(CC) In North Carolina, Winning souls to the polls

“This is called a voting altar call!” said William Barber, a leader in the Moral Mondays movement in North Carolina, which since 2013 has been challenging new legislation coming out of the Republican-controlled statehouse. Barber stood on a temporary stage in the middle of CCB Plaza in Durham, surrounded by hundreds on a Monday in late July.

Barber was focused on the one political issue that undergirds all others: the right to vote. Since last summer, when the U.S. Supreme Court in Shelby County v. Holder gave state governments more power to shape election laws without federal oversight, legislators from Virginia to Arizona have been erecting new barriers to voting. This is part of a broader trend. Even states like Ohio and Kansas, which weren’t covered under the litigated Section 5 of the Voting Rights Act. have been changing election procedures, such as requiring photo IDs at voting precincts or cutting early-voting schedules. The new rules in North Carolina are among the most restrictive. The March to the Polls rally in Durham was just one of many efforts to rally blacks and other minorities to the voting booths in the face of new rules that would keep them out.

“We come to Durham, and we’re going all over this state to say to [state house Speaker Thom] Tillis, to say to [state senate president pro tem Phil] Berger, to say to [Governor Pat] McCrory, when we fight in North Carolina, this is not merely a political fight, this is the fight of history, this is the fight of our time, this is a blood fight,” said Barber, head of the North Carolina chapter of the NAACP. “We need to make sure they cannot figure out this election because they ain’t never seen folk organized like they will see us organized in a so-called off year.”

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4 comments on “(CC) In North Carolina, Winning souls to the polls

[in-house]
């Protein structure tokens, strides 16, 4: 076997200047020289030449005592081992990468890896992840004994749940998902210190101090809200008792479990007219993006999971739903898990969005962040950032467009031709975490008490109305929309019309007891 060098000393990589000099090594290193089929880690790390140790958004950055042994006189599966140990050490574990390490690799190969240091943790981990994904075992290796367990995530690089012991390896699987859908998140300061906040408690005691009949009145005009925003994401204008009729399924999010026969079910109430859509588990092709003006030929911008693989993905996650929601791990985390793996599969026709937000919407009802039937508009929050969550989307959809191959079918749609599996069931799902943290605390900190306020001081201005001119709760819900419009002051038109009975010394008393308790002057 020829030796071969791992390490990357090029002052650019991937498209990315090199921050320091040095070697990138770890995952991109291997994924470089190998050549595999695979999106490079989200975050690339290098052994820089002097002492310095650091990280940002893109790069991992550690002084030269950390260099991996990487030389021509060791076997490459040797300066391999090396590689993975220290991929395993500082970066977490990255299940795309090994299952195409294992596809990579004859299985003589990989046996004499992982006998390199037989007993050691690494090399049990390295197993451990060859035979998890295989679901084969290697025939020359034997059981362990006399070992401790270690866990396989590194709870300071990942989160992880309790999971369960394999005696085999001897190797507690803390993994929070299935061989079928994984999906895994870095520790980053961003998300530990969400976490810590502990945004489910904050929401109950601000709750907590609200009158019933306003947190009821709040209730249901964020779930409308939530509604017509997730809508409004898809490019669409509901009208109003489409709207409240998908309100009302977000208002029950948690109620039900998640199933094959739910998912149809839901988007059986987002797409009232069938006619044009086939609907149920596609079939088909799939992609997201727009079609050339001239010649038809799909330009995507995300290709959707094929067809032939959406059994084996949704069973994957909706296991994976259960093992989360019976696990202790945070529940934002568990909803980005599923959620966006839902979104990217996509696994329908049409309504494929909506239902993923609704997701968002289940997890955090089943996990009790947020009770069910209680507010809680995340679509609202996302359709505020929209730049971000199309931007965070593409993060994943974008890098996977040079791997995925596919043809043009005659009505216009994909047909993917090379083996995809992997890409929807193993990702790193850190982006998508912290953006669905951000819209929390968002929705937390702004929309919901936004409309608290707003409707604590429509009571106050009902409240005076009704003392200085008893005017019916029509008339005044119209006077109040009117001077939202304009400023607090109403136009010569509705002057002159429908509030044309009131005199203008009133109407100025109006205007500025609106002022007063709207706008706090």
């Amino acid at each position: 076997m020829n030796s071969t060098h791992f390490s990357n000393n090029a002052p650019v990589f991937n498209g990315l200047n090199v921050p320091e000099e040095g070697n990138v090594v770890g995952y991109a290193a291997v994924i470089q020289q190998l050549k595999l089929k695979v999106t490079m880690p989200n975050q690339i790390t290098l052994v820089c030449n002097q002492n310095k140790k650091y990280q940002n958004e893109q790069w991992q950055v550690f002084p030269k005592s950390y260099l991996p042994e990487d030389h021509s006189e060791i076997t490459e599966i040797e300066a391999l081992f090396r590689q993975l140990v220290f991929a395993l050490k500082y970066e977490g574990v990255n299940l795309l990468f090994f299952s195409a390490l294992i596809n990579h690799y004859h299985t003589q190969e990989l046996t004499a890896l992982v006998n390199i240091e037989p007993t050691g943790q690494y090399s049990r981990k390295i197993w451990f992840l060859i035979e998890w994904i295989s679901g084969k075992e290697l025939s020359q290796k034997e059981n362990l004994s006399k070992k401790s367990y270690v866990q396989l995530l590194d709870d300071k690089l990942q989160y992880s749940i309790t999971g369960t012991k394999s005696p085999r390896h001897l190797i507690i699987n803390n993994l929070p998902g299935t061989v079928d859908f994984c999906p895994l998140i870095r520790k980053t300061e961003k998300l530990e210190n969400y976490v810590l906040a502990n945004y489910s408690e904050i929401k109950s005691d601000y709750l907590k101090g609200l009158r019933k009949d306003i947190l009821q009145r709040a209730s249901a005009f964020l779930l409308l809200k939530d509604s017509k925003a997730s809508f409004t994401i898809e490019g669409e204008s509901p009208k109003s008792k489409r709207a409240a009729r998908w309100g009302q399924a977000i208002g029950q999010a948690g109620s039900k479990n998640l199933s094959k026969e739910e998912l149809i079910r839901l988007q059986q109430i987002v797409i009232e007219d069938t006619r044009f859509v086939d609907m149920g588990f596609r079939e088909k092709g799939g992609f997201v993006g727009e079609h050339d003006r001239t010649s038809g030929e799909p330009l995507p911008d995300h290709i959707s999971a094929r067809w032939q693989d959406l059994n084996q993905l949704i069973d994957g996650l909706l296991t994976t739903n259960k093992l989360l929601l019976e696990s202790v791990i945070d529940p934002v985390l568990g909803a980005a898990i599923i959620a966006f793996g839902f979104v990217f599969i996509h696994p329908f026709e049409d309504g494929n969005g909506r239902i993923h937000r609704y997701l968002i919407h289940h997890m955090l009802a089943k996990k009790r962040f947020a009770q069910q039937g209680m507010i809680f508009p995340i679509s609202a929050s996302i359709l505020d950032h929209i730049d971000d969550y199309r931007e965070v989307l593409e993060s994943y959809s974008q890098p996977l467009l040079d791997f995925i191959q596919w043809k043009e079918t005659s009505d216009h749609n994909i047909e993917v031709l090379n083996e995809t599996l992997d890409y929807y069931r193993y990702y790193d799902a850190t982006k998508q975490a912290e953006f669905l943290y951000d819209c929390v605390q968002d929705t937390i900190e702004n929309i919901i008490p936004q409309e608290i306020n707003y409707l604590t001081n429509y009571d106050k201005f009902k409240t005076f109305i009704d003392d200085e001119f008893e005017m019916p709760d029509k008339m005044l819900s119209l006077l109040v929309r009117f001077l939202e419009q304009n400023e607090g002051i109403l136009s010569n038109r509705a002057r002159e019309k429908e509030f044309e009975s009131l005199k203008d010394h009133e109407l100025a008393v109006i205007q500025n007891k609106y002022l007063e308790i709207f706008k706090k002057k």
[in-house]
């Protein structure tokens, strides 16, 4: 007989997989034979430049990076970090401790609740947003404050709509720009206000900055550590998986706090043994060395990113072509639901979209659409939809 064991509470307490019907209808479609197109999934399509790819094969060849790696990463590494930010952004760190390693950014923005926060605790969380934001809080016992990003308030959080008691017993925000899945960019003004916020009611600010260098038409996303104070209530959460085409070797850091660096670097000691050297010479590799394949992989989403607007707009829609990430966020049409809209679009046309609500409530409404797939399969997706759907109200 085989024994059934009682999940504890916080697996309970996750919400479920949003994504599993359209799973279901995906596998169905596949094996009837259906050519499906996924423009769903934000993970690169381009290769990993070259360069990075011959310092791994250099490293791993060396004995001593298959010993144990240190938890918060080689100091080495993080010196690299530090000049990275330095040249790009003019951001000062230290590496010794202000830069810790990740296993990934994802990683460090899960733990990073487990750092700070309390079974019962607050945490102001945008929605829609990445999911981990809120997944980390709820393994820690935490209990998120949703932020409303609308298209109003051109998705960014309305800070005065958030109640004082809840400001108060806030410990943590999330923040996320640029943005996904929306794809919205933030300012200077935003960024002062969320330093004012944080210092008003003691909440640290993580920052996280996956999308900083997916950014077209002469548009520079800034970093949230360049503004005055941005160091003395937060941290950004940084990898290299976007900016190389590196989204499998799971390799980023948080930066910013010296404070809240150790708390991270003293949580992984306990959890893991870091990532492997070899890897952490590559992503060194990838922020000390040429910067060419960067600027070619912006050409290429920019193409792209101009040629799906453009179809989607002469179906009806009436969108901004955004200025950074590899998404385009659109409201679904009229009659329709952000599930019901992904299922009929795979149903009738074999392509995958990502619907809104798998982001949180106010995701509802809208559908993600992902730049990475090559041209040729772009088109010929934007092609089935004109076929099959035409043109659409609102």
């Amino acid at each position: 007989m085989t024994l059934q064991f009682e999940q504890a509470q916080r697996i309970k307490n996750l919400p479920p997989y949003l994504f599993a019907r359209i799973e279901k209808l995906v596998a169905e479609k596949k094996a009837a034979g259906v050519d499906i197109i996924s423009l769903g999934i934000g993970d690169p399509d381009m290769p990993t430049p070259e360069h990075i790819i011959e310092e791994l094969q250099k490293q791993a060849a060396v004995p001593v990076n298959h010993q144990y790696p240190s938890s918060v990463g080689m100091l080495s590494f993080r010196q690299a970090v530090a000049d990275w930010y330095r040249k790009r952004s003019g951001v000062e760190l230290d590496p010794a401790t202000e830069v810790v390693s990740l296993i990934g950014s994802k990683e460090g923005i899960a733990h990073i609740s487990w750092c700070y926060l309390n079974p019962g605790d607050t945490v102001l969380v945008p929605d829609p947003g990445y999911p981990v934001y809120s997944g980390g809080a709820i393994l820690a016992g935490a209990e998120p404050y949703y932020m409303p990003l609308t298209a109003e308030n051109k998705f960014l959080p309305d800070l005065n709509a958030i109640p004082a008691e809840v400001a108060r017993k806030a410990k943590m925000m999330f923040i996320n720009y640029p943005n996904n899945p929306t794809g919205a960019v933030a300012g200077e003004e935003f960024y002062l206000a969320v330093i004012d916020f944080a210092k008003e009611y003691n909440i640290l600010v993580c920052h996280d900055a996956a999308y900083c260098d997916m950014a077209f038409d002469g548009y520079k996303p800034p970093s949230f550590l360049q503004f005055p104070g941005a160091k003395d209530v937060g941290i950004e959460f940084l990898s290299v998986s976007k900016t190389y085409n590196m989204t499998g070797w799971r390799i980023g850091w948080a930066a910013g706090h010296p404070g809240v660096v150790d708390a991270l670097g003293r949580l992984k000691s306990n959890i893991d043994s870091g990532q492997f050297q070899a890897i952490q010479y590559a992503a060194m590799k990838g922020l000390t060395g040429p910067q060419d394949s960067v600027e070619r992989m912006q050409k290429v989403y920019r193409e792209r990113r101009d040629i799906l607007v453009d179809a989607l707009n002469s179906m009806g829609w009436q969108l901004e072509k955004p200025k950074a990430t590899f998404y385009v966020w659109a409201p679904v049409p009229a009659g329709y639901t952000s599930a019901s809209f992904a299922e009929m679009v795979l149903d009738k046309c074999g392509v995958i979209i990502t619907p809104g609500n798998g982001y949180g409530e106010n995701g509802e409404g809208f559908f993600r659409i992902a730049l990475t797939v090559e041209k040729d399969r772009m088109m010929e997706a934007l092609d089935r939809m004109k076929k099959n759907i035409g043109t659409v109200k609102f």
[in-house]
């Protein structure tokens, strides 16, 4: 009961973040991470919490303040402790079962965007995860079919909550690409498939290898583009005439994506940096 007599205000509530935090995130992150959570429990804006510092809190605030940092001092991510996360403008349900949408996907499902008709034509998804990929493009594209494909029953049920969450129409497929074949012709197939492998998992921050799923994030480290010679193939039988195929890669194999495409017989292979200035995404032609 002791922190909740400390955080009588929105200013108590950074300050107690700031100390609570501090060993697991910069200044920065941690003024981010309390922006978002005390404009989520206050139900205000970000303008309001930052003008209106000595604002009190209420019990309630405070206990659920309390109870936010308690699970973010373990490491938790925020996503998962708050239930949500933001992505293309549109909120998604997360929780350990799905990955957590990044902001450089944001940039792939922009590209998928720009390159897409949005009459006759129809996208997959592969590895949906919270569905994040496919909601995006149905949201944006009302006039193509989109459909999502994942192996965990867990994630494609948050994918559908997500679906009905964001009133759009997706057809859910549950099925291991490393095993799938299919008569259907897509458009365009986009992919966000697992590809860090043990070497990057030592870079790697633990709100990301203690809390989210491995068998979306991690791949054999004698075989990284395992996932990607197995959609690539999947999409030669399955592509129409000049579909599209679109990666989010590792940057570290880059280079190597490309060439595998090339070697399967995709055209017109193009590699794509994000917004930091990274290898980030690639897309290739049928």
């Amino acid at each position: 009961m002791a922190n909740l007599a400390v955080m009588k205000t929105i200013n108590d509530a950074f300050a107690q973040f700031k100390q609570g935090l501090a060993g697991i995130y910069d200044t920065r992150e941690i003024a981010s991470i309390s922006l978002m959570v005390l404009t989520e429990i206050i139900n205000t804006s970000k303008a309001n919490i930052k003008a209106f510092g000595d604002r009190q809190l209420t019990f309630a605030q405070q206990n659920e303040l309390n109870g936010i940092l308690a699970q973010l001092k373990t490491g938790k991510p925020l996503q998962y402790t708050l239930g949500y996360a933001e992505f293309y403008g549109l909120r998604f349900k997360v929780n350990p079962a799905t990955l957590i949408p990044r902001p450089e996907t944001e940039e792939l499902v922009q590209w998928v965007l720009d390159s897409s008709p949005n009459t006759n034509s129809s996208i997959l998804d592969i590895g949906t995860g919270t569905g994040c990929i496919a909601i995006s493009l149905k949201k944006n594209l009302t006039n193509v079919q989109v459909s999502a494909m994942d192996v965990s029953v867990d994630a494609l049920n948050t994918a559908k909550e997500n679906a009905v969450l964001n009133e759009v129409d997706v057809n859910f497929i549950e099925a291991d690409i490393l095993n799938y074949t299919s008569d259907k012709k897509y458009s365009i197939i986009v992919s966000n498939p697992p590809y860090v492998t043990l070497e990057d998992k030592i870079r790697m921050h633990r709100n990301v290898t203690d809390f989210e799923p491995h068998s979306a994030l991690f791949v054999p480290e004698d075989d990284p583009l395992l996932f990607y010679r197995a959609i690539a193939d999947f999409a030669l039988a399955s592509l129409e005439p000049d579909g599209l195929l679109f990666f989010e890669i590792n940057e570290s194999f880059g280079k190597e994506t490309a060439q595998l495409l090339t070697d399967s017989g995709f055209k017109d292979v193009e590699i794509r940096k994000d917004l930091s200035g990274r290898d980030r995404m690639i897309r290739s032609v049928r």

1. TomRightmyer says:

    The electoral sky is not falling in NC! Barber has been successful in motivating the Democrat base, but his comments on the changes in the NC election law don’t hold up. I’ve worked as an early voting and election day poll worker for the past 10 years. About half the voters who come to vote offer a driver’s license or some other picture ID without being asked. Poll workers can use them only if the name is difficult to spell. Many states require a picture ID including Illinois. There is no evidence that the requirement reduces the number of voters. Registration at early voting required additional time for the poll workers and was rarely used. The number of hours for early voting remains the same though the number of days has been reduced. The effect is to make it easier for working people to vote early. My experience is that when early voting was two weeks that almost all voters waited for the second week to vote. Very few came the first week. My judgment is that the changes on balance were an improvement. Tom Rightmyer, Asheville, NC

  2. Jeff Walton says:

    “This is called a voting altar call!” — Hmm. While I don’t come from a tradition that conducts altar calls, it would seem that such a call should be exclusively to faith in Christ. By all means, register to vote and participate in your civic duty, but I’d shy away from using altar call language for something political.

  3. Katherine says:

    As another North Carolina poll official, I agree with #1. In the primary election we were required to notify all voters of the upcoming 2016 picture ID requirement and offer them an information sheet on how to get one. We had no takers. County election officials say very few people said they didn’t already have a valid ID (which they can get for free at the DMV if they don’t have one). Black participation statewide in that primary was higher than previous similar non-presidential years. There is simply no evidence that the ID requirement will disproportionately affect blacks or discourage voting by properly registered voters.

  4. TomRightmyer says:

    My experience with early voting and on primary election day was the same as 3. Katherine’s. We explained the 2016 requirement for a government issued photo ID and offered the Election Board statement but had no takers. No one said they did not have a government issued photo ID.